Patients in countries whose healthcare systems’ reimbursement decisions consider how much a cancer treatment costs per quality-adjusted life year achieved (CPQ) have less access to new cancer drugs than those in countries which do not use CPQ, according to a new study.
Also, fewer new cancer drugs are reimbursed in CPQ countries than in non-CPQ countries, their reimbursement decisions take longer and, historically, they have adopted new cancer drugs more slowly and, in the long term, at lower rates in CPQ countries, says the study, from the IMS Institute for Healthcare Informatics.
The study compared the reimbursement for nine new cancer drugs and 11 new non-cancer treatments in five CPQ countries – Australia, Canada, England, Scotland and Sweden – and five non-CPQ drugs – France, Germany, Italy, Spain and the US.
It found that while most countries in both groups reimburse the majority of the non-cancer drugs and that all non-CPQ countries reimburse all nine cancer drugs - except for GlaxoSmithKline’s Arzerra (ofatumumab) in Spain - four of the five CPQ countries deny reimbursement for at least three of the cancer treatments.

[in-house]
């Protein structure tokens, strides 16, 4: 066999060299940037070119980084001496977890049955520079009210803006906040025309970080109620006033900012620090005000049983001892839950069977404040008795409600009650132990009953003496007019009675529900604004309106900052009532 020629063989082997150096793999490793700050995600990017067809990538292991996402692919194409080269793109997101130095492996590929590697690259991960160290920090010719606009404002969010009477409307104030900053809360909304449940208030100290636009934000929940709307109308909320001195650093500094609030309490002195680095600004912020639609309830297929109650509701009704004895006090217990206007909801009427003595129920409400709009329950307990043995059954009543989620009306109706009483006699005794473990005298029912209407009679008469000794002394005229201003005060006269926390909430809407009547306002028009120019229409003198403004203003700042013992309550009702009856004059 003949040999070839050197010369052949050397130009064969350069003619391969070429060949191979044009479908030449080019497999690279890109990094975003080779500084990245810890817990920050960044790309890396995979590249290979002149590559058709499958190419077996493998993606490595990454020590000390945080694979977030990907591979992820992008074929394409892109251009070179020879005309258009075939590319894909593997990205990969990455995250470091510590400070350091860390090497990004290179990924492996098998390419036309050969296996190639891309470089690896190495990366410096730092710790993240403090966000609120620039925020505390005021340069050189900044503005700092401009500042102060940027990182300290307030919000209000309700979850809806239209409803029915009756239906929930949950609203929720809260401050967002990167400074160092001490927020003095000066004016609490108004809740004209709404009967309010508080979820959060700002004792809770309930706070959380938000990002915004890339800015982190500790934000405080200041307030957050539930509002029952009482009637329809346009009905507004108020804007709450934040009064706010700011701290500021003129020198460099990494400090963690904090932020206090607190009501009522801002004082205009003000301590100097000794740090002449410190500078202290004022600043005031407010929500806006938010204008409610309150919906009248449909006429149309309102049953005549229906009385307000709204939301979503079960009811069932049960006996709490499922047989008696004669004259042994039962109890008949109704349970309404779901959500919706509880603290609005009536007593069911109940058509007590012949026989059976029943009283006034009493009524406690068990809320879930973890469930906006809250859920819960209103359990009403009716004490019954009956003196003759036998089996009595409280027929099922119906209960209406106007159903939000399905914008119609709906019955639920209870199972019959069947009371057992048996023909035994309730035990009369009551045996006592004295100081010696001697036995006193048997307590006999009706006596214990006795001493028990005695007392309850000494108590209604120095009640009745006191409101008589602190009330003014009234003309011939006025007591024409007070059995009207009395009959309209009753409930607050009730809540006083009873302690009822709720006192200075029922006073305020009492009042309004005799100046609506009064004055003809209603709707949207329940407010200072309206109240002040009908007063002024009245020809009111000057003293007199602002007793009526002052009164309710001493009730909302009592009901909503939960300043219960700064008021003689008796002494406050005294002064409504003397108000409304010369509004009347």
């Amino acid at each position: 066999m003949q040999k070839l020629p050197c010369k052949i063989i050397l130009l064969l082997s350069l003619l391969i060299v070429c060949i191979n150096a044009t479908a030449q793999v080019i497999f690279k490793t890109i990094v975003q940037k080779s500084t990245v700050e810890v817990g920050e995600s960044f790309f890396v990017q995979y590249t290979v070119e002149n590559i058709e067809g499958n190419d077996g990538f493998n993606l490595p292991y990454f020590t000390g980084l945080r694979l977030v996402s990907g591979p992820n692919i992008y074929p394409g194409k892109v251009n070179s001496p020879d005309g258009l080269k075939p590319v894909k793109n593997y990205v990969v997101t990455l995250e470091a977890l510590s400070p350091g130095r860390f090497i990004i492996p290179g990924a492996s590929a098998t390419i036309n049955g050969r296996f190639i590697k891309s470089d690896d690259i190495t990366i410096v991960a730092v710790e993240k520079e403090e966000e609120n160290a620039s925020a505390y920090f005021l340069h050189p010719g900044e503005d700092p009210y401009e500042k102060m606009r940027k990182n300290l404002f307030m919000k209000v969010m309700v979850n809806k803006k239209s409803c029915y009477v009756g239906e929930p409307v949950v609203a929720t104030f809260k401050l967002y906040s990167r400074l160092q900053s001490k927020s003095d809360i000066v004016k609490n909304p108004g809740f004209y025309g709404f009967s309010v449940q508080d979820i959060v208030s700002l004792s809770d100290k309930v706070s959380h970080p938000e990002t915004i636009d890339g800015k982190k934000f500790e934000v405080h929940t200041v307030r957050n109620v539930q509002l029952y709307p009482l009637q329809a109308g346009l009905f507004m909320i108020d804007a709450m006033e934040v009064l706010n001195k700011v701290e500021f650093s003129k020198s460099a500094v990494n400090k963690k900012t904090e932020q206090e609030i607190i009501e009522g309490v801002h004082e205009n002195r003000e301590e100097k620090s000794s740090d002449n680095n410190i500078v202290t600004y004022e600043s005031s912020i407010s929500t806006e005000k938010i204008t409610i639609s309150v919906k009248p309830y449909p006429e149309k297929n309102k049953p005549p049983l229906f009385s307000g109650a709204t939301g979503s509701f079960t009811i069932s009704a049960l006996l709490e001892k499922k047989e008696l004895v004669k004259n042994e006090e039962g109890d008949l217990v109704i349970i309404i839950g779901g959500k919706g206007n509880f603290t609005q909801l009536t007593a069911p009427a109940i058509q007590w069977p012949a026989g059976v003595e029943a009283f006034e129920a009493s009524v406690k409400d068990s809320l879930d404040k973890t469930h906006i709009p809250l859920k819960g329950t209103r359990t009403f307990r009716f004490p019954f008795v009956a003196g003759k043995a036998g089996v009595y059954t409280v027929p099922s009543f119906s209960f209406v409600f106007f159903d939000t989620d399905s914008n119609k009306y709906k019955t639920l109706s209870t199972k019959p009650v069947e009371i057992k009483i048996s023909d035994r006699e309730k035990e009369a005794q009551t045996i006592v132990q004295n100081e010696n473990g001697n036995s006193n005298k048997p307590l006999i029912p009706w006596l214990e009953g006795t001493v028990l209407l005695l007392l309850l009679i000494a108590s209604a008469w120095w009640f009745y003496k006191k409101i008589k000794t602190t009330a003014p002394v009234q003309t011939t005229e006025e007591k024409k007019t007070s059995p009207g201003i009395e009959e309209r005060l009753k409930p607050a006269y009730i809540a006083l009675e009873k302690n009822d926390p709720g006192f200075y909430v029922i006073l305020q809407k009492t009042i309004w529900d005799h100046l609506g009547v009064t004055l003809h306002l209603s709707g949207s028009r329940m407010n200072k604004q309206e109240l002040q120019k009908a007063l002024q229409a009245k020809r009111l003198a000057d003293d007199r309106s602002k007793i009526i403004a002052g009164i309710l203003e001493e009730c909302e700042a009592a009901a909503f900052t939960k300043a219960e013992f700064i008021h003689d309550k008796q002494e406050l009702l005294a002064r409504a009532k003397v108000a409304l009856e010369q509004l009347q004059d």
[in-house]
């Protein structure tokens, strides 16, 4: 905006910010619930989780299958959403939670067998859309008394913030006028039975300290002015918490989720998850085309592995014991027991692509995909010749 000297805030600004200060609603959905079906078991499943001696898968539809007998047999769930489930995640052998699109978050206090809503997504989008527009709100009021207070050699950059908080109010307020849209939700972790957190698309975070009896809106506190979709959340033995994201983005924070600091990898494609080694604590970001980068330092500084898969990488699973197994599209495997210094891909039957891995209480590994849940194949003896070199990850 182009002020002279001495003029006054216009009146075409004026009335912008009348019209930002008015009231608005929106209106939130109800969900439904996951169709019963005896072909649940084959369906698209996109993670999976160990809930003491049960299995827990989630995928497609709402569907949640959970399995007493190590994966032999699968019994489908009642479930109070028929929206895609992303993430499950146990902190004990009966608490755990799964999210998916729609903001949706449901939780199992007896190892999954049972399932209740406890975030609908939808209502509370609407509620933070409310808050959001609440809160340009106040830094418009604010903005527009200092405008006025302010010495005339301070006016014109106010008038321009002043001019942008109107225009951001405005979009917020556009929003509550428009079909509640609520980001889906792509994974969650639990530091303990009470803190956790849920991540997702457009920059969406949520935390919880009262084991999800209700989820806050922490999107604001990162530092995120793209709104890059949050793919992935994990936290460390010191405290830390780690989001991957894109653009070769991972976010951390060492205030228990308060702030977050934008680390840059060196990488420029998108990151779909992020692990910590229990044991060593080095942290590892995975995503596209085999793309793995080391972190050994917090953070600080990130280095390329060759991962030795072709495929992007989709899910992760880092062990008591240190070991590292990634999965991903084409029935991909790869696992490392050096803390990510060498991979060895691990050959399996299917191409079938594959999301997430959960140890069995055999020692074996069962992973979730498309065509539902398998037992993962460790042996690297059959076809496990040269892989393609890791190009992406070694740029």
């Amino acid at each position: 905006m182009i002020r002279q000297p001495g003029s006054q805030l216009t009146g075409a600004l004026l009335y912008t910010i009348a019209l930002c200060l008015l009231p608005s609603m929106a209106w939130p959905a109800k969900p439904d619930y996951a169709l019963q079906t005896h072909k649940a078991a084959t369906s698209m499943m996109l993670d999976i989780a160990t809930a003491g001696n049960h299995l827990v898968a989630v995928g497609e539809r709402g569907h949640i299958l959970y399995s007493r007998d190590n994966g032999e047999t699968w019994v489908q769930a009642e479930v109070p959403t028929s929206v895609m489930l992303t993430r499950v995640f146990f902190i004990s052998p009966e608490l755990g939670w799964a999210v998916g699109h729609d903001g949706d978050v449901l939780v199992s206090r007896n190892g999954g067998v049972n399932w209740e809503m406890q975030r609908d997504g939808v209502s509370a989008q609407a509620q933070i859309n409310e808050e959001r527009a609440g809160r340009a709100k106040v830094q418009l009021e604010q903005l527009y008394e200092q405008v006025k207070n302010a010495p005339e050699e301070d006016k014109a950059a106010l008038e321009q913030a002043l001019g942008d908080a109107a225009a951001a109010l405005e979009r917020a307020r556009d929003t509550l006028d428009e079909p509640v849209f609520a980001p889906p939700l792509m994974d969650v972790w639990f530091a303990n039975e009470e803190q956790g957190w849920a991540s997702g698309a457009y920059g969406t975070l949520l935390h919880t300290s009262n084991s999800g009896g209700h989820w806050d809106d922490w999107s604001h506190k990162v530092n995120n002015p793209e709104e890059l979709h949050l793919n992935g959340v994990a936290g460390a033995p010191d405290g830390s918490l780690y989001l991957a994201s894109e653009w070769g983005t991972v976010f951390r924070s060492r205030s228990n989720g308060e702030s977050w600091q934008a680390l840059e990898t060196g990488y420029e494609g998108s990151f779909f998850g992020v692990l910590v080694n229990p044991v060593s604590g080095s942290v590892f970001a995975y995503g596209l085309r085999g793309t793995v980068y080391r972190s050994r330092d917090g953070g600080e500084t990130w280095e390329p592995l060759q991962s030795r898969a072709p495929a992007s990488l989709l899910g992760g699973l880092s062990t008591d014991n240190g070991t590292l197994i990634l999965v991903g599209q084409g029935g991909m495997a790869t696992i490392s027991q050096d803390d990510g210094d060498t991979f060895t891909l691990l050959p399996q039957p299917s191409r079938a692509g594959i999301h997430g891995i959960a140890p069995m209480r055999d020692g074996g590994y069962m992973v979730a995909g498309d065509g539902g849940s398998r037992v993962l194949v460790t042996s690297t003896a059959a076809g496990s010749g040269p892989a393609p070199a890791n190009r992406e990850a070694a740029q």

For both cancer and non-cancer drugs, the median time between marketing approval and reimbursement decision is significantly longer in CPQ countries, it goes on, although pointing out that the automatic reimbursement for drugs in the US and Germany upon regulatory approval accounts for a large part of the difference.
Moreover, the adoption of modern cancer drugs starts later in CPQ countries and may never reach the levels seen in non-CPQ countries, although access to new non-cancer drugs is comparable across all 10 nations, it says.
CPQ analyses are subject to many uncertainties and inconsistencies, and the varying methodologies used can lead to widely varying reimbursement decisions. The use of different thresholds of cost-effectiveness introduces further variation; for example, England, Scotland and Australia use stricter thresholds, and therefore allowed less access to new cancer drugs, than Sweden and Canada, says IMS.
The study concludes that, across the 10 countries studied, drug spend per new cancer patient is consistently lower in CPQ than in non-CPQ countries, and lowest in the UK. Although lower drug spend may seem a benefit for healthcare systems, it may reflect costs of its own - across the 10 countries, cancer drug spending levels are roughly correlated with survival rates, and UK cancer survival rates are in the low end overall, and are also among the lowest in four of six common cancers.
These differences may arise from a combination of factors, including stage at diagnosis, time to referral to a specialist and effectiveness of surgical and other interventions, says IMS. However, it adds, the association with levels of cancer drug spending remains.